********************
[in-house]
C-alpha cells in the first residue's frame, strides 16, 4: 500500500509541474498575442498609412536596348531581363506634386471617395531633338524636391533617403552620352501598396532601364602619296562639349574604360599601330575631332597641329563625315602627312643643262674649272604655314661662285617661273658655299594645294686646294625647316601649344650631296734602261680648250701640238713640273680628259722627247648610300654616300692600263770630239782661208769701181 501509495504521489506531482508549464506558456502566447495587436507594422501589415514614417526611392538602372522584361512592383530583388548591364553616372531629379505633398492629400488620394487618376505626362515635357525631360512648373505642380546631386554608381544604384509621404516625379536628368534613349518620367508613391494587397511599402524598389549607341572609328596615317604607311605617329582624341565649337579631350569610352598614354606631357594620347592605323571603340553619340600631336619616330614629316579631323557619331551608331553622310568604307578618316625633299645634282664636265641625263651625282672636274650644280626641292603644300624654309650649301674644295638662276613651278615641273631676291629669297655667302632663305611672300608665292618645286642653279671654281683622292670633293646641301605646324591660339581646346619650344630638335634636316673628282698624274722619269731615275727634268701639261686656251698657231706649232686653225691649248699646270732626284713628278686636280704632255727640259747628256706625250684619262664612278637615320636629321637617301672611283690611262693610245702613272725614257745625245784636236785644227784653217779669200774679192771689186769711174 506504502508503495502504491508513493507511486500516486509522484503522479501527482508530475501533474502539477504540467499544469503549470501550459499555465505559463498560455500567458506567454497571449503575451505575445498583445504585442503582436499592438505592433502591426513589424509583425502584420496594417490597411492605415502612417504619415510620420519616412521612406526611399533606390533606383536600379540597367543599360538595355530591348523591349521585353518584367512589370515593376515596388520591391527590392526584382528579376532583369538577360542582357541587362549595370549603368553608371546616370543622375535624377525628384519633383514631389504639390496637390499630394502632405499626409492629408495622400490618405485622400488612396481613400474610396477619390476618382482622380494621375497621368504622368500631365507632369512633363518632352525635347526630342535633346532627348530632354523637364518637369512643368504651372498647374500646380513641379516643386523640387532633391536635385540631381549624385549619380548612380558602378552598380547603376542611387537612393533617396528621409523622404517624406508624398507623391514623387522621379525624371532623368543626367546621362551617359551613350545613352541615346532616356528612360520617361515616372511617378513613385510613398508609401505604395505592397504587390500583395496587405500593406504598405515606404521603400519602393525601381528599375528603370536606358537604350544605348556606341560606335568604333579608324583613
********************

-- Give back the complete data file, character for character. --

[in-house]
C-alpha cells in the first residue's frame, strides 16, 4: 500500500509541474498575442498609412536596348531581363506634386471617395531633338524636391533617403552620352501598396532601364602619296562639349574604360599601330575631332597641329563625315602627312643643262674649272604655314661662285617661273658655299594645294686646294625647316601649344650631296734602261680648250701640238713640273680628259722627247648610300654616300692600263770630239782661208769701181 501509495504521489506531482508549464506558456502566447495587436507594422501589415514614417526611392538602372522584361512592383530583388548591364553616372531629379505633398492629400488620394487618376505626362515635357525631360512648373505642380546631386554608381544604384509621404516625379536628368534613349518620367508613391494587397511599402524598389549607341572609328596615317604607311605617329582624341565649337579631350569610352598614354606631357594620347592605323571603340553619340600631336619616330614629316579631323557619331551608331553622310568604307578618316625633299645634282664636265641625263651625282672636274650644280626641292603644300624654309650649301674644295638662276613651278615641273631676291629669297655667302632663305611672300608665292618645286642653279671654281683622292670633293646641301605646324591660339581646346619650344630638335634636316673628282698624274722619269731615275727634268701639261686656251698657231706649232686653225691649248699646270732626284713628278686636280704632255727640259747628256706625250684619262664612278637615320636629321637617301672611283690611262693610245702613272725614257745625245784636236785644227784653217779669200774679192771689186769711174 506504502508503495502504491508513493507511486500516486509522484503522479501527482508530475501533474502539477504540467499544469503549470501550459499555465505559463498560455500567458506567454497571449503575451505575445498583445504585442503582436499592438505592433502591426513589424509583425502584420496594417490597411492605415502612417504619415510620420519616412521612406526611399533606390533606383536600379540597367543599360538595355530591348523591349521585353518584367512589370515593376515596388520591391527590392526584382528579376532583369538577360542582357541587362549595370549603368553608371546616370543622375535624377525628384519633383514631389504639390496637390499630394502632405499626409492629408495622400490618405485622400488612396481613400474610396477619390476618382482622380494621375497621368504622368500631365507632369512633363518632352525635347526630342535633346532627348530632354523637364518637369512643368504651372498647374500646380513641379516643386523640387532633391536635385540631381549624385549619380548612380558602378552598380547603376542611387537612393533617396528621409523622404517624406508624398507623391514623387522621379525624371532623368543626367546621362551617359551613350545613352541615346532616356528612360520617361515616372511617378513613385510613398508609401505604395505592397504587390500583395496587405500593406504598405515606404521603400519602393525601381528599375528603370536606358537604350544605348556606341560606335568604333579608324583613